The last innovation dimension is in ‘paradigm’ or ‘business model’ innovation. A firm’s business model is the means by which it creates and exchanges value with its customers and other stakeholders, in other words: how it makes money. So business model innovation is typically the most challenging of the four innovation dimensions, as it requires changes in key elements of the firm’s business model. Such changes include the value proposition the firm offers, the customers it chooses to serve, the means by which it delivers value to its chosen customers and how it gets paid for this. In a professional services context, whilst Service and Process innovation cover ‘Do Better’ and ‘Do Different’ innovation in specific services and ways of working and Market Position innovation is concerned with serving new market areas or existing market areas differently, Business Model innovation is at a higher level altogether. It is looking at the fundamental paradigms on which the business is based, considering questions such as:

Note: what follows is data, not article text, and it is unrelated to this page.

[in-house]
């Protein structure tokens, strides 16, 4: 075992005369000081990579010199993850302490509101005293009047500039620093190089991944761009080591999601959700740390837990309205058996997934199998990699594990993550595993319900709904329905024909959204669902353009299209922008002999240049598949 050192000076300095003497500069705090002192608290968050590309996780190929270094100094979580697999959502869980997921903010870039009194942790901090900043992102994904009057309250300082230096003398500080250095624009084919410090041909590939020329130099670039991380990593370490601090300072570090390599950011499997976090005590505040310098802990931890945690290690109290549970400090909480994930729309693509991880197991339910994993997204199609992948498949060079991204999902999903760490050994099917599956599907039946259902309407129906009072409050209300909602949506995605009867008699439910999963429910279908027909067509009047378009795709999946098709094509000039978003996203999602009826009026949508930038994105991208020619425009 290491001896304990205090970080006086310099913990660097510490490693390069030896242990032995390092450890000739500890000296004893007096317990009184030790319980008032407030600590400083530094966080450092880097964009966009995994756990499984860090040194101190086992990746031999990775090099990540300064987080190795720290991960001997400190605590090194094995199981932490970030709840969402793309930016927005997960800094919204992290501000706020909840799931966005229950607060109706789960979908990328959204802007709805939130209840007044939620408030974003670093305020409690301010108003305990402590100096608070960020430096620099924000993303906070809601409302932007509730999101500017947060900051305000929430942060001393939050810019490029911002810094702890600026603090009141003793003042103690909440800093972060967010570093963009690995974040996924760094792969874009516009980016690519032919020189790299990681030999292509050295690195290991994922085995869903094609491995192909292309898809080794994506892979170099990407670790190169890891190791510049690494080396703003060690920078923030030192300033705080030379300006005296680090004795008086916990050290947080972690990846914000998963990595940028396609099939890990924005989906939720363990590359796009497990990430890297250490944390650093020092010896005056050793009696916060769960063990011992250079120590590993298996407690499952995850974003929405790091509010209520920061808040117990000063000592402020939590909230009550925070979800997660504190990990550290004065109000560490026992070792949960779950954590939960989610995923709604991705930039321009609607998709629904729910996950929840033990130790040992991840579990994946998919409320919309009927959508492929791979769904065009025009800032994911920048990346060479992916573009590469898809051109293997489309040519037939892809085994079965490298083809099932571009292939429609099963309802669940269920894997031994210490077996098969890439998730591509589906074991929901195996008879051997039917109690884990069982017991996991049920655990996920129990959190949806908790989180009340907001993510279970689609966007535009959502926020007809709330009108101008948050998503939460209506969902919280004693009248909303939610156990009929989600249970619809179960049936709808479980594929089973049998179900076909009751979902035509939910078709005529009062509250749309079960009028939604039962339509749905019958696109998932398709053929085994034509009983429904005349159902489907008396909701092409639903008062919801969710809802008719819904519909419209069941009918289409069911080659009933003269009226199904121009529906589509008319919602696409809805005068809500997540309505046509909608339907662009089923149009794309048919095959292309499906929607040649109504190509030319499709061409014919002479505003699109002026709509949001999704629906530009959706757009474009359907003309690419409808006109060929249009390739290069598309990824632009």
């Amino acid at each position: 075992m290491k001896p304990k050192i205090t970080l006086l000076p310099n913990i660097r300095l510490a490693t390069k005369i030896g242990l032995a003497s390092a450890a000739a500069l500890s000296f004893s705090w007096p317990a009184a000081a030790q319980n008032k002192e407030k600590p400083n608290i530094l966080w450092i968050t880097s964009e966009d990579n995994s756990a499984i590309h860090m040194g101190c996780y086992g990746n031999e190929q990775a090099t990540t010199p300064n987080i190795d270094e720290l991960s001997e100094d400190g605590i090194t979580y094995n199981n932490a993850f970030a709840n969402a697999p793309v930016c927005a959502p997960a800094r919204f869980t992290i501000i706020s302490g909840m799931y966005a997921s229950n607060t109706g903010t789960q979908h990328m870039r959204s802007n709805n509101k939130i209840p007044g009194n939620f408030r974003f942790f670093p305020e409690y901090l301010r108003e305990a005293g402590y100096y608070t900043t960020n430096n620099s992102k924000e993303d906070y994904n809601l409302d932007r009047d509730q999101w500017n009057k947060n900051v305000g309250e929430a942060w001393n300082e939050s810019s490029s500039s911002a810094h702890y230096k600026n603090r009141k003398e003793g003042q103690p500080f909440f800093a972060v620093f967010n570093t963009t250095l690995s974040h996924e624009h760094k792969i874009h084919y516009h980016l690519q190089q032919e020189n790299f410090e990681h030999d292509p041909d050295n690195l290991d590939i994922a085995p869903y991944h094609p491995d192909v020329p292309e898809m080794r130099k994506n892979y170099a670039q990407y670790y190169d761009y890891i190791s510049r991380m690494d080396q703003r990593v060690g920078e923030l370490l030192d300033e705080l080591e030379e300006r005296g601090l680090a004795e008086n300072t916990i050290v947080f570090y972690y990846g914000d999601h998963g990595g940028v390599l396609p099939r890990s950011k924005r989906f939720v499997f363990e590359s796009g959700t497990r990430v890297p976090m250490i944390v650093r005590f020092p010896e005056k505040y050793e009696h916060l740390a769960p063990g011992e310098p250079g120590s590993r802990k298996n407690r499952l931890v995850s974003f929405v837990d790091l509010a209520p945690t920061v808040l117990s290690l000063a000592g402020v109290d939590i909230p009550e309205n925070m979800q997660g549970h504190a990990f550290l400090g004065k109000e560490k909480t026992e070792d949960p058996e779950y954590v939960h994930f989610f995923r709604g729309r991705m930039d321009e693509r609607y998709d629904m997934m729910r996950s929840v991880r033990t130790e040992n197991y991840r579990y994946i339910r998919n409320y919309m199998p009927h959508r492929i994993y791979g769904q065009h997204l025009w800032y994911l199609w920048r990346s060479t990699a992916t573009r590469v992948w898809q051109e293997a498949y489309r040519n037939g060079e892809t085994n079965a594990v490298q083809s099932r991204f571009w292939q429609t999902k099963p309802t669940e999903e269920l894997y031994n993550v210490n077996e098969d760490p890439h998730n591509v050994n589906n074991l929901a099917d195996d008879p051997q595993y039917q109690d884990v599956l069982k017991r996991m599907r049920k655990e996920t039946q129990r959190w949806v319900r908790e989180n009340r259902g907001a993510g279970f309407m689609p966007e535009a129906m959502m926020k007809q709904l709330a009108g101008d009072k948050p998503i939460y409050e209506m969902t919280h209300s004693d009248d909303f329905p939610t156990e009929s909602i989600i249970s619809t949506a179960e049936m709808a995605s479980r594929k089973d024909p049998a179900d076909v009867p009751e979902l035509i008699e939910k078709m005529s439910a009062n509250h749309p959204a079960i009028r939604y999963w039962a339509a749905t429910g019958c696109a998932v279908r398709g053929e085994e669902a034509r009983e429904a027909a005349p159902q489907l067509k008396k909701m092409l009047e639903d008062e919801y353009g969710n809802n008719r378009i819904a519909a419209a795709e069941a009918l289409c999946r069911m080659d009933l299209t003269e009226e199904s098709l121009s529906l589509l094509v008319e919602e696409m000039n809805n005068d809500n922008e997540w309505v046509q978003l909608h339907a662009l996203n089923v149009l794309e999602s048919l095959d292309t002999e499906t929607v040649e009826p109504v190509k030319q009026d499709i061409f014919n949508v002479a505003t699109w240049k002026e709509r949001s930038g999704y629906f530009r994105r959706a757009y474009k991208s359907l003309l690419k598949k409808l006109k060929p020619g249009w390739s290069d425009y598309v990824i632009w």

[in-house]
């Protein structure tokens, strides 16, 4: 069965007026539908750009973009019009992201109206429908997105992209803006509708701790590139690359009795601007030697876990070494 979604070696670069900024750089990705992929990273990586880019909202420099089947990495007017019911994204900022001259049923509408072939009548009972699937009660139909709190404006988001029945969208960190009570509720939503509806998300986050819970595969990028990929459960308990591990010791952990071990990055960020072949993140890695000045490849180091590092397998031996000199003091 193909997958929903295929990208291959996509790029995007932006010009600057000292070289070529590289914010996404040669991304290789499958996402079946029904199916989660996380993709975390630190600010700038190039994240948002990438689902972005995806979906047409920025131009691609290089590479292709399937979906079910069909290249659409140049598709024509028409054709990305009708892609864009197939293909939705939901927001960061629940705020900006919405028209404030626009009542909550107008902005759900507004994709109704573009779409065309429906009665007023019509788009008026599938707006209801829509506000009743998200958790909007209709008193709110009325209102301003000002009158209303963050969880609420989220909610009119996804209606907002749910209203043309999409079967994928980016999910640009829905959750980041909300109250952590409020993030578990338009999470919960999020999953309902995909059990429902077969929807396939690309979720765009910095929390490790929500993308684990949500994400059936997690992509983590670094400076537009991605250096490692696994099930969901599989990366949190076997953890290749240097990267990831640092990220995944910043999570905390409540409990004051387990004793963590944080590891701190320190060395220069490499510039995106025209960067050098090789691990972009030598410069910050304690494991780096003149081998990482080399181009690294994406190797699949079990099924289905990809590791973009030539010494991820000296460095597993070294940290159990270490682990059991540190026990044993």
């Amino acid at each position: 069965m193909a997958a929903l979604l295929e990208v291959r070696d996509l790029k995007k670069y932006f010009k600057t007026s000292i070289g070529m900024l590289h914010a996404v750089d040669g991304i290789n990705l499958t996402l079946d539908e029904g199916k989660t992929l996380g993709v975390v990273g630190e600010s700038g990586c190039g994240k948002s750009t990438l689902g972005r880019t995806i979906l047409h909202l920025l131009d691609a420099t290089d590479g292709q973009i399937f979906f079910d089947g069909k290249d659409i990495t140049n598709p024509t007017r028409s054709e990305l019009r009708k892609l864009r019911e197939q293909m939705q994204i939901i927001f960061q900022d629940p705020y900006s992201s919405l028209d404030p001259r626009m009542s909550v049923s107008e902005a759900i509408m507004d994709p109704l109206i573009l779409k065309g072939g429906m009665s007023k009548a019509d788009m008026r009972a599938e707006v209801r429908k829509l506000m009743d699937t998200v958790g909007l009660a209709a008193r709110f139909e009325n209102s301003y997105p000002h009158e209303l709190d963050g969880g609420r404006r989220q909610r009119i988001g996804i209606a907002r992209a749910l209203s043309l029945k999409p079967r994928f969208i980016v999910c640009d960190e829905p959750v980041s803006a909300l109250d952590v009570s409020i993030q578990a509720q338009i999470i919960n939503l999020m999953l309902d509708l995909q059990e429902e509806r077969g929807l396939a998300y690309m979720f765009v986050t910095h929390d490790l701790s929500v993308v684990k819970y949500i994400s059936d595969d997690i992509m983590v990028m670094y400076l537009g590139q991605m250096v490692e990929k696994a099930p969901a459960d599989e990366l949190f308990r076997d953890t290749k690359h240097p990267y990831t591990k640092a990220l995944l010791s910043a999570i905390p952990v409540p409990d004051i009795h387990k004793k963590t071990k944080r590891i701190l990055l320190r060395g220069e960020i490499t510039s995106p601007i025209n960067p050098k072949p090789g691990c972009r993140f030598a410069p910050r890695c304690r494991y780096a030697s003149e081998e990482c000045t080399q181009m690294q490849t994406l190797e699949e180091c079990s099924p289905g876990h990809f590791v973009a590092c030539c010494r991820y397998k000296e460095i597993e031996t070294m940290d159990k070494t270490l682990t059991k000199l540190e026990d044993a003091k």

• What value can we provide? • Who should our customers be? • How can we reach them? • How do we develop and deliver value? • How should customers pay for the value we provide?